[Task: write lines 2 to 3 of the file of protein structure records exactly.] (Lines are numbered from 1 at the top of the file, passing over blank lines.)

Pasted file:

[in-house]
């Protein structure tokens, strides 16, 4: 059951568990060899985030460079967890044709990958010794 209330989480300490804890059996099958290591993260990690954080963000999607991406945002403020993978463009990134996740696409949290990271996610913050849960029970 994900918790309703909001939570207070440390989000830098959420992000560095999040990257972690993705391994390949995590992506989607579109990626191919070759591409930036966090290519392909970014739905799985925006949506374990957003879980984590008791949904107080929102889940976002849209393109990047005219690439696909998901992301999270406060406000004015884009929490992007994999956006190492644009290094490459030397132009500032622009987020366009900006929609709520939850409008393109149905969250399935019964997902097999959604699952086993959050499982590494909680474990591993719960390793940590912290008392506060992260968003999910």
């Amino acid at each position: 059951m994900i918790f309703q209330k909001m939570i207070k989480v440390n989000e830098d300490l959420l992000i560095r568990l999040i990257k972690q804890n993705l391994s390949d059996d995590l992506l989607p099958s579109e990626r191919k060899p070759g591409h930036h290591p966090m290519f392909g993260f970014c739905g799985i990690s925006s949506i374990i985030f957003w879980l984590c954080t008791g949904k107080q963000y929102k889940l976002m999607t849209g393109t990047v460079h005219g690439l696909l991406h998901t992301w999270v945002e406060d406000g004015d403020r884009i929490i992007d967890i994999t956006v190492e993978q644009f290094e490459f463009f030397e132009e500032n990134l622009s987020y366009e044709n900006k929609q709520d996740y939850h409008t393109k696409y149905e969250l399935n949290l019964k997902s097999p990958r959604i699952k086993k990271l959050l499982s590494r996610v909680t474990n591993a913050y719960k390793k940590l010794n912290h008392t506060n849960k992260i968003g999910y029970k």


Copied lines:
């Protein structure tokens, strides 16, 4: 059951568990060899985030460079967890044709990958010794 209330989480300490804890059996099958290591993260990690954080963000999607991406945002403020993978463009990134996740696409949290990271996610913050849960029970 994900918790309703909001939570207070440390989000830098959420992000560095999040990257972690993705391994390949995590992506989607579109990626191919070759591409930036966090290519392909970014739905799985925006949506374990957003879980984590008791949904107080929102889940976002849209393109990047005219690439696909998901992301999270406060406000004015884009929490992007994999956006190492644009290094490459030397132009500032622009987020366009900006929609709520939850409008393109149905969250399935019964997902097999959604699952086993959050499982590494909680474990591993719960390793940590912290008392506060992260968003999910």
């Amino acid at each position: 059951m994900i918790f309703q209330k909001m939570i207070k989480v440390n989000e830098d300490l959420l992000i560095r568990l999040i990257k972690q804890n993705l391994s390949d059996d995590l992506l989607p099958s579109e990626r191919k060899p070759g591409h930036h290591p966090m290519f392909g993260f970014c739905g799985i990690s925006s949506i374990i985030f957003w879980l984590c954080t008791g949904k107080q963000y929102k889940l976002m999607t849209g393109t990047v460079h005219g690439l696909l991406h998901t992301w999270v945002e406060d406000g004015d403020r884009i929490i992007d967890i994999t956006v190492e993978q644009f290094e490459f463009f030397e132009e500032n990134l622009s987020y366009e044709n900006k929609q709520d996740y939850h409008t393109k696409y149905e969250l399935n949290l019964k997902s097999p990958r959604i699952k086993k990271l959050l499982s590494r996610v909680t474990n591993a913050y719960k390793k940590l010794n912290h008392t506060n849960k992260i968003g999910y029970k």